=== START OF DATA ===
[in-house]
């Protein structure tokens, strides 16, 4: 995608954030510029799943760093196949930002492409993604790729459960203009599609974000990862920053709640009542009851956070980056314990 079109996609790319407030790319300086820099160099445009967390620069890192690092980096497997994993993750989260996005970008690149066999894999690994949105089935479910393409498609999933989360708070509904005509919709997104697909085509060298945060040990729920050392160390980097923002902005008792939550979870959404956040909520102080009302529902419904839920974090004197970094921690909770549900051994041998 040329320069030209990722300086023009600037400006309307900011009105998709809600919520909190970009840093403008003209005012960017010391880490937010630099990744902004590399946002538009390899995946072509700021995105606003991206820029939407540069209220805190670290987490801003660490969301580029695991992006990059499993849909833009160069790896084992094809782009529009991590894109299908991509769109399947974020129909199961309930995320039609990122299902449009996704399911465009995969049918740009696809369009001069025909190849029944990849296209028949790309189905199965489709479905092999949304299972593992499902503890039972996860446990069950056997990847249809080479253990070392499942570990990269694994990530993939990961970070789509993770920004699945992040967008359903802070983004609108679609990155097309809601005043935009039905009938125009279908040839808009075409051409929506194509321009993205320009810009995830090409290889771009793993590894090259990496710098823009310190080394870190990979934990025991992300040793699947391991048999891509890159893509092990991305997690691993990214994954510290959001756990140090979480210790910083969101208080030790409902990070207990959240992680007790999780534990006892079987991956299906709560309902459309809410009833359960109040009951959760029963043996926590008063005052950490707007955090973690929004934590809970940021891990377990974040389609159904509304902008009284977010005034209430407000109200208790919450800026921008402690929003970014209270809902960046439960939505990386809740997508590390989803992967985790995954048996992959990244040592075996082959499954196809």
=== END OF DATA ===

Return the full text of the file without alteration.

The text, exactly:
[in-house]
């Protein structure tokens, strides 16, 4: 995608954030510029799943760093196949930002492409993604790729459960203009599609974000990862920053709640009542009851956070980056314990 079109996609790319407030790319300086820099160099445009967390620069890192690092980096497997994993993750989260996005970008690149066999894999690994949105089935479910393409498609999933989360708070509904005509919709997104697909085509060298945060040990729920050392160390980097923002902005008792939550979870959404956040909520102080009302529902419904839920974090004197970094921690909770549900051994041998 040329320069030209990722300086023009600037400006309307900011009105998709809600919520909190970009840093403008003209005012960017010391880490937010630099990744902004590399946002538009390899995946072509700021995105606003991206820029939407540069209220805190670290987490801003660490969301580029695991992006990059499993849909833009160069790896084992094809782009529009991590894109299908991509769109399947974020129909199961309930995320039609990122299902449009996704399911465009995969049918740009696809369009001069025909190849029944990849296209028949790309189905199965489709479905092999949304299972593992499902503890039972996860446990069950056997990847249809080479253990070392499942570990990269694994990530993939990961970070789509993770920004699945992040967008359903802070983004609108679609990155097309809601005043935009039905009938125009279908040839808009075409051409929506194509321009993205320009810009995830090409290889771009793993590894090259990496710098823009310190080394870190990979934990025991992300040793699947391991048999891509890159893509092990991305997690691993990214994954510290959001756990140090979480210790910083969101208080030790409902990070207990959240992680007790999780534990006892079987991956299906709560309902459309809410009833359960109040009951959760029963043996926590008063005052950490707007955090973690929004934590809970940021891990377990974040389609159904509304902008009284977010005034209430407000109200208790919450800026921008402690929003970014209270809902960046439960939505990386809740997508590390989803992967985790995954048996992959990244040592075996082959499954196809």